Server-Based AJAX for Enterprise Applications

AJAX has been breaking new ground almost every day. With over 150 AJAX frameworks, there are plenty of options to choose from and, one might say, there are too many. Most of the AJAX frameworks provide you with browser extension libraries that will help you utilize the browser and interact with the server in a more productive way. What they are trying to do in most cases is to provide larger building blocks to achieve your goals by abstracting the calls to the browser API and to the server.

The last is a significant improvement over the plain vanilla browser coding, but you are still writing your application in a very poor environment with very poor developer tools. Your end result is a JavaScript application vulnerable in terms of security, manageability, and your IP protection.

When you are writing enterprise applications that are actually business apps, the security, productivity, manageability, and IP issues of AJAX development are becoming a real turn off. Applying SSL to your application can only bring you so far because you are still exposing server services for the client to consume through plain old JavaScript and running business logic that can easily be hijacked by using a simple script debugger. Also, the different AJAX frameworks still, in most cases, force you to write your application mainly in client-side JavaScript code that has its limits and productivity issues. The most obvious issue regarding JavaScript UI programming is the lack of design time capabilities, but that is only the tip of the iceberg.

Server-based AJAX is a recent addition to the AJAX frameworks arena; it basically changes the way you think about AJAX applications. It introduces a concept of server-based computing for web applications where your code runs entirely on the server and reflects changes to the client. This concept is used widely in remote desktop or application streaming software, but has not been available until now for web developers.

The server-based AJAX concept provides great benefits for developers in terms of productivity, manageability, and usability. Currently, the only available framework implementing full server-based AJAX is Visual WebGui, which provides full WinForms, such as API and design time capabilities for developing web applications. Although it sounds very much like Google's GWT, it is not because it does not serialize the application code to JavaScript but rather uses it at runtime on the server and reflects the UI to the client. This means that you have what can be called an "empty client" that is managed entirely by the server. Client events are sent to the server that, in turn, return its update commands to the client, reflecting changes made to the UI on the server. This process can be optimized in various scenarios explicitly to reduce the amount of server callbacks and bandwidth consumption, making the end result as responsive as standard AJAX applications.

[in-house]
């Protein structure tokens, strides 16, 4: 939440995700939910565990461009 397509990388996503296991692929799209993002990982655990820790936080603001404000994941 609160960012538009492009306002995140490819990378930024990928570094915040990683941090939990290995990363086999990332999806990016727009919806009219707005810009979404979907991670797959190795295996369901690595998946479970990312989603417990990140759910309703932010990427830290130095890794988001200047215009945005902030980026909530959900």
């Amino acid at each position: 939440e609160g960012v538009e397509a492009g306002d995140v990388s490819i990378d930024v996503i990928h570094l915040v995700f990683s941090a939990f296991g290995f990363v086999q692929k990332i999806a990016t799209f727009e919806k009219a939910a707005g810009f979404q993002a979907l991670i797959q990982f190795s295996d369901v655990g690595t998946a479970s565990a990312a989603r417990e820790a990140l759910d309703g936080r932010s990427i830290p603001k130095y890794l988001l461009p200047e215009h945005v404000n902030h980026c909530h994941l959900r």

There are some downsides to the server-based AJAX concept, mainly in terms of scalability, because you are utilizing a server session to run your application, but when applied to enterprise applications, rather then Amazon-sized sites, you get a very nice ROI that you would not get in any other architecture. In terms of responsiveness and performance, one would think that this concept lacks, but the opposite is the case; the server uses fewer resources in terms of CPU and IO because it does not have to receive/return large blobs and, most importantly, does not need to construct and deconstruct the application classes on every request. Also, as said before, there are many optimizations that can be applied to reduce server callbacks and bandwidth consumption.

The server-based AJAX concepts may just be the solution for enterprise AJAX applications because it provides these applications with the best of both worlds. Having a responsive, rich AJAX UI that behaves pretty much like desktop UI, but still maintaining the productivity, IP protection, and security of running the application on server side provides a compelling offering for enterprises.



About the Author

Guy Peled

I am the architect of a new development enviroment called Visual WebGui that provides the .NET answer for google's GWT by extending WinForms over ASP.NET.

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